Do your managers efficiently and consistently manage your business’s daily operations? Or, do operational tasks constantly distract you from leading your business?
If you have a successful business and want to keep it hitting on all cylinders, you need effective systems. A well-structured management team can oversee these systems, ensure smooth operations, and optimize your business over the long haul. That frees you up to focus on leadership and business growth.
Read more to learn how to set up an effective management team structure.
Effective Management Team Structure
Once you’ve expanded your product lines and increased your profits, optimize your business’s internal systems and procedures. Achieve this by structuring your management team to handle day-to-day business operations. Masterson explains that this strategy improves your chances of long-term success by ensuring that all business functions run efficiently without your direct attention. Such a management team structure reduces costs and increases productivity and profits. It also allows you to focus on pursuing opportunities that fuel the ongoing growth of your business.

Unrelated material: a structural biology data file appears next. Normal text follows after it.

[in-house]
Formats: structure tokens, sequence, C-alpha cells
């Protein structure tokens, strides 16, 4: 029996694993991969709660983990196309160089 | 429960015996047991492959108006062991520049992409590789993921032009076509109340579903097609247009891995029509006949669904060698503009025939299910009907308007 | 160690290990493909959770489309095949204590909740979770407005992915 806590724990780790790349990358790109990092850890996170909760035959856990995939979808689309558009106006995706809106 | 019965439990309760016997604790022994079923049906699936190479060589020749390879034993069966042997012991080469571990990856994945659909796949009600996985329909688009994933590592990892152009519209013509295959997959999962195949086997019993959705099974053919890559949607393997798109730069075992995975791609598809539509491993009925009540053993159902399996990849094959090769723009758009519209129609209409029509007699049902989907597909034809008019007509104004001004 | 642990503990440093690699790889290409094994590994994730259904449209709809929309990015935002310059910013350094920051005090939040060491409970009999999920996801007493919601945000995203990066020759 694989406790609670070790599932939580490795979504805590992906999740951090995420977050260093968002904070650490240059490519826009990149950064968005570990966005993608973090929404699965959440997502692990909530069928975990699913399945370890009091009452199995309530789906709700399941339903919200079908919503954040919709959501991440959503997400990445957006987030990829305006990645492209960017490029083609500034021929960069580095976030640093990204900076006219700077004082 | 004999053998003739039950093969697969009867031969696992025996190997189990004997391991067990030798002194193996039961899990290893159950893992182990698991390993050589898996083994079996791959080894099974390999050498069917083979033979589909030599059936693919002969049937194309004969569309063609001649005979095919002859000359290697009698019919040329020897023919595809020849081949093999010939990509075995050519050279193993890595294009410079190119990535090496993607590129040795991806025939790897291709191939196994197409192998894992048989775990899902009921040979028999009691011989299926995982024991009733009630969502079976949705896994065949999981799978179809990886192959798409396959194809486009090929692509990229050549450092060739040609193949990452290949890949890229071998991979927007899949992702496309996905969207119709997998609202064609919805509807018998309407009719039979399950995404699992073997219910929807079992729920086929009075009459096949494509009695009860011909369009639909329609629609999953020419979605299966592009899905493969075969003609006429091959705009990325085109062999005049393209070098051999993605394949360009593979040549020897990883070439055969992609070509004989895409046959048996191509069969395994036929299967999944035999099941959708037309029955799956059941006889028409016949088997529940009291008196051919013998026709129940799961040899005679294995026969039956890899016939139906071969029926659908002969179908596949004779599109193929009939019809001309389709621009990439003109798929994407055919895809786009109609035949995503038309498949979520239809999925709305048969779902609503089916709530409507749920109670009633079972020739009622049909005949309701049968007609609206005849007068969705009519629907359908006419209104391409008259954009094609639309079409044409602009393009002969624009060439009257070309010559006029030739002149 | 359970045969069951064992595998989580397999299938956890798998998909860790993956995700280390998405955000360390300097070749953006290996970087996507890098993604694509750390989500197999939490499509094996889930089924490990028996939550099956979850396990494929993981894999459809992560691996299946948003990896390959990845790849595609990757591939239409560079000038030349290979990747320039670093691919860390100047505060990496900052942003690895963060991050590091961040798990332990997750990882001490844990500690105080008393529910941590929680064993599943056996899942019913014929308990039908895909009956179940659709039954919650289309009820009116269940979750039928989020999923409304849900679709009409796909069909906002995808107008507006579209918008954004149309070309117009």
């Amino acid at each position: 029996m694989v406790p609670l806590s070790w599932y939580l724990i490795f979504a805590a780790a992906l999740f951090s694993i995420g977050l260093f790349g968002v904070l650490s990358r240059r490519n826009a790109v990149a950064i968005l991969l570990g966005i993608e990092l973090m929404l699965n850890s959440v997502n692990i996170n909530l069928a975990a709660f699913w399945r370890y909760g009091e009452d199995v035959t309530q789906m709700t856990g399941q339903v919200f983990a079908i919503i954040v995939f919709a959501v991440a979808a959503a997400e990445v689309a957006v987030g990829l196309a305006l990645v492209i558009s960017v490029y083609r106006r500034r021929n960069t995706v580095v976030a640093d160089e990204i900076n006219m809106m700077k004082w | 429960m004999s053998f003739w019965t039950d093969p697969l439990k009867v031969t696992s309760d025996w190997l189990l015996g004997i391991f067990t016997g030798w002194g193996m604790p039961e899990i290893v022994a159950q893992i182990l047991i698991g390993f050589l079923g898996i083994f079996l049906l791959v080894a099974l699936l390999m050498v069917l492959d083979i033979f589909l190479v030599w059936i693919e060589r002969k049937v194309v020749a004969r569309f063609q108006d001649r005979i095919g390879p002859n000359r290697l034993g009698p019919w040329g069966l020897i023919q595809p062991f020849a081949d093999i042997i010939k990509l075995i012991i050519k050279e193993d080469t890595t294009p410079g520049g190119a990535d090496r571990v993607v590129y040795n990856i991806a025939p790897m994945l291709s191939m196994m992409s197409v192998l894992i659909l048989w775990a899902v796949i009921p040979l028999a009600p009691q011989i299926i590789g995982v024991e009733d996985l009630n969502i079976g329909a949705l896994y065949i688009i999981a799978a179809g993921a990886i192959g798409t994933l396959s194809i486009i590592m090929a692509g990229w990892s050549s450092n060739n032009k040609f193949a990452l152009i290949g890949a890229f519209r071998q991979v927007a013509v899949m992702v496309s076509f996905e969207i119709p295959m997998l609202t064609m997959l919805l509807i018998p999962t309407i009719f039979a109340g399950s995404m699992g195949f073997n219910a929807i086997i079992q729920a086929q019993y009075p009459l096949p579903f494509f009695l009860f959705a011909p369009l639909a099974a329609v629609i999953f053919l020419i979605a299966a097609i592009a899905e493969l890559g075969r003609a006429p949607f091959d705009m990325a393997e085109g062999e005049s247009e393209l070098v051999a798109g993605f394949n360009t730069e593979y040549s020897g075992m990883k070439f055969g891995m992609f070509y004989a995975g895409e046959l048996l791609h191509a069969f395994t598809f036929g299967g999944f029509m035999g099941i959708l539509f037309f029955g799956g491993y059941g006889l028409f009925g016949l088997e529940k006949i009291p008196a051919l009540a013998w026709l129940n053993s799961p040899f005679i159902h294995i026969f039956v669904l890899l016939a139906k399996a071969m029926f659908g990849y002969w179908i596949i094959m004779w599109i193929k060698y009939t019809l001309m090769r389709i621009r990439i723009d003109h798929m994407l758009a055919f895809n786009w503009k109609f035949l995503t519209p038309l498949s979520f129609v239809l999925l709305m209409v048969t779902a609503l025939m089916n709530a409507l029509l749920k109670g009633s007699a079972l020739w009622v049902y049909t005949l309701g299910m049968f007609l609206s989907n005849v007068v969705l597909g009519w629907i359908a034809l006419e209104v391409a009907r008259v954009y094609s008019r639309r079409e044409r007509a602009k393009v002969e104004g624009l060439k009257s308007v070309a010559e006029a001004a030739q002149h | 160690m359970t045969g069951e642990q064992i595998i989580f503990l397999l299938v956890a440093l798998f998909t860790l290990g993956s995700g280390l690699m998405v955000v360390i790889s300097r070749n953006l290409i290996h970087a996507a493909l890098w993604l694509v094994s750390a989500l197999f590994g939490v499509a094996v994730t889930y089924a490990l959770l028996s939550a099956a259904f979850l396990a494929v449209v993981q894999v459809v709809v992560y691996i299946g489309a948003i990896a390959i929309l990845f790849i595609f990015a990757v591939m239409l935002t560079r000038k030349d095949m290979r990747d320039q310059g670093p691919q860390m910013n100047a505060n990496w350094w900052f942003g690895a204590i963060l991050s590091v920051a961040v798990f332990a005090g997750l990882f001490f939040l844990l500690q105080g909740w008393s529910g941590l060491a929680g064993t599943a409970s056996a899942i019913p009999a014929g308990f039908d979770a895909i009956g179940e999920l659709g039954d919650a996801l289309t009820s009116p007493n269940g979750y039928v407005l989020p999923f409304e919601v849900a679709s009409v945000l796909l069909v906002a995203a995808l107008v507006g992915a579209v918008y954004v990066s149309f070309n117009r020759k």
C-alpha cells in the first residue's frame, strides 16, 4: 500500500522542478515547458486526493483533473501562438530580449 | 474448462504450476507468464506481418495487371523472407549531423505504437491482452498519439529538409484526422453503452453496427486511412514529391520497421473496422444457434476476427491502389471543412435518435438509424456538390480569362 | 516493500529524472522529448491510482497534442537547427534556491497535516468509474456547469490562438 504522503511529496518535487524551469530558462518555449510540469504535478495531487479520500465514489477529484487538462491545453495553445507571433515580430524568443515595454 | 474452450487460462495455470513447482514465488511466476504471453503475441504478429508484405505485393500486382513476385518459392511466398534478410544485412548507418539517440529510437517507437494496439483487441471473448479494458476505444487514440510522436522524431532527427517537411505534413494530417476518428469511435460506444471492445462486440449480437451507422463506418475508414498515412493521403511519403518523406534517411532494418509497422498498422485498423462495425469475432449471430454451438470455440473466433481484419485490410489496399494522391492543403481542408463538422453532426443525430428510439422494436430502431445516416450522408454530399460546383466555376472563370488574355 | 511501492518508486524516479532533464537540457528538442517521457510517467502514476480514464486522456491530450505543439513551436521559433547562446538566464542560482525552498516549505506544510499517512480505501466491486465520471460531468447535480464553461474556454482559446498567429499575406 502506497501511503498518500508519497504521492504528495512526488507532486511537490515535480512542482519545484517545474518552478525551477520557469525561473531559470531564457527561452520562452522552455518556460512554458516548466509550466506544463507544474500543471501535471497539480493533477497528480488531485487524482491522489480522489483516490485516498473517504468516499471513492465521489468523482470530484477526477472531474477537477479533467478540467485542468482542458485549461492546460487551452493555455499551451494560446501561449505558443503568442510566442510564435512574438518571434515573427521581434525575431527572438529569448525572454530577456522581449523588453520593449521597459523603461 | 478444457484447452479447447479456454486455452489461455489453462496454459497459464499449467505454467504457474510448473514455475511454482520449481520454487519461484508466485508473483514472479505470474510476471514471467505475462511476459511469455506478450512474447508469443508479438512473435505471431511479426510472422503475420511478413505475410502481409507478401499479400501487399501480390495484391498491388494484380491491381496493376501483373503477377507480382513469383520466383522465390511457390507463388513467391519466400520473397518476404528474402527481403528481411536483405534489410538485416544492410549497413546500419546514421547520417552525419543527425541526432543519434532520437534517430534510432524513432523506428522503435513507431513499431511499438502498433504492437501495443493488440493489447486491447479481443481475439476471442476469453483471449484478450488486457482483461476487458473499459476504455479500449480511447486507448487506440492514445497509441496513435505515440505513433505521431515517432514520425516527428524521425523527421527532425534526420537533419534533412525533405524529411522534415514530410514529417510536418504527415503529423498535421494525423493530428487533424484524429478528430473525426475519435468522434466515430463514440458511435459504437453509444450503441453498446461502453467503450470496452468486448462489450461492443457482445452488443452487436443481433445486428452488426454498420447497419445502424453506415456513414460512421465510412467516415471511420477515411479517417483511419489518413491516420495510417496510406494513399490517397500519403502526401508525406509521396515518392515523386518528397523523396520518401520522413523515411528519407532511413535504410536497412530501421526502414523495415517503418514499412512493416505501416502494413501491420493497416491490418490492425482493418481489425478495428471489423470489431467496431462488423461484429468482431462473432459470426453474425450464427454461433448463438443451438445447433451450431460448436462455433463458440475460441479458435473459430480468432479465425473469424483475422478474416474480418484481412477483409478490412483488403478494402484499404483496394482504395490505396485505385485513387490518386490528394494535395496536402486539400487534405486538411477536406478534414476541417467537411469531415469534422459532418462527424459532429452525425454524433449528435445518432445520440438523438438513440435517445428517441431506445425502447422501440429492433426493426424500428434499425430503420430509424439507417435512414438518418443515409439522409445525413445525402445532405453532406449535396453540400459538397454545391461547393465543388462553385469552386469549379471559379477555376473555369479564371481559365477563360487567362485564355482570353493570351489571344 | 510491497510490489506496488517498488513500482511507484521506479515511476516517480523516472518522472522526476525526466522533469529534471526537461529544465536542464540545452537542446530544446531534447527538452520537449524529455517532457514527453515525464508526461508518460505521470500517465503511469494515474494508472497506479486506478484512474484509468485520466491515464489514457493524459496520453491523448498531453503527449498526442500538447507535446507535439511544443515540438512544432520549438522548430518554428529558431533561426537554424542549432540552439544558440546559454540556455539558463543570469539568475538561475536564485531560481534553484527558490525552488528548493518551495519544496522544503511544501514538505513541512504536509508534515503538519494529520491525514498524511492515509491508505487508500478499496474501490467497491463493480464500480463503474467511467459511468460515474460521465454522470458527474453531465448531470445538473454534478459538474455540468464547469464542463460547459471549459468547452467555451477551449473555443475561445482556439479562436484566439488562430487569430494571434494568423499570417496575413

(Shortform note: In addition to the benefits outlined above, efficient operations also ensure customer satisfaction, positive reviews, and a reliable source of revenue. Management experts Ken Blanchard and Sheldon Bowles (Raving Fans) explain that customers form expectations based on their past transactions with a business—and they expect future transactions to be just as good, if not better. This means that businesses must set processes in place that allow them to provide a consistent and reliable service—otherwise, they risk disappointing and losing their customers.)
Masterson suggests that you follow five steps to structure your management team.
Outline all of the tasks involved in running your business and note the departments and managers who are accountable for them.
(Shortform note: Business strategy experts suggest creating a thorough outline to fully understand your operations. In addition to Masterson’s advice, note the specific people responsible for carrying out each task, what triggers them to take action, and what they specifically do. Interviewing the people involved in each task will help you to gather all of the necessary information.)
Group the tasks into operational functions (for instance, accounting and inventory management) and marketing functions (such as market research, advertising, and customer service).
Assign an overseeing manager to handle all operational functions, who will report directly to you.
(Shortform note: Business experts suggest that you research the different types of organizational structures and consider factors such as the size of your business, the complexity of your operations, and the industry you operate in before grouping tasks and assigning managers.)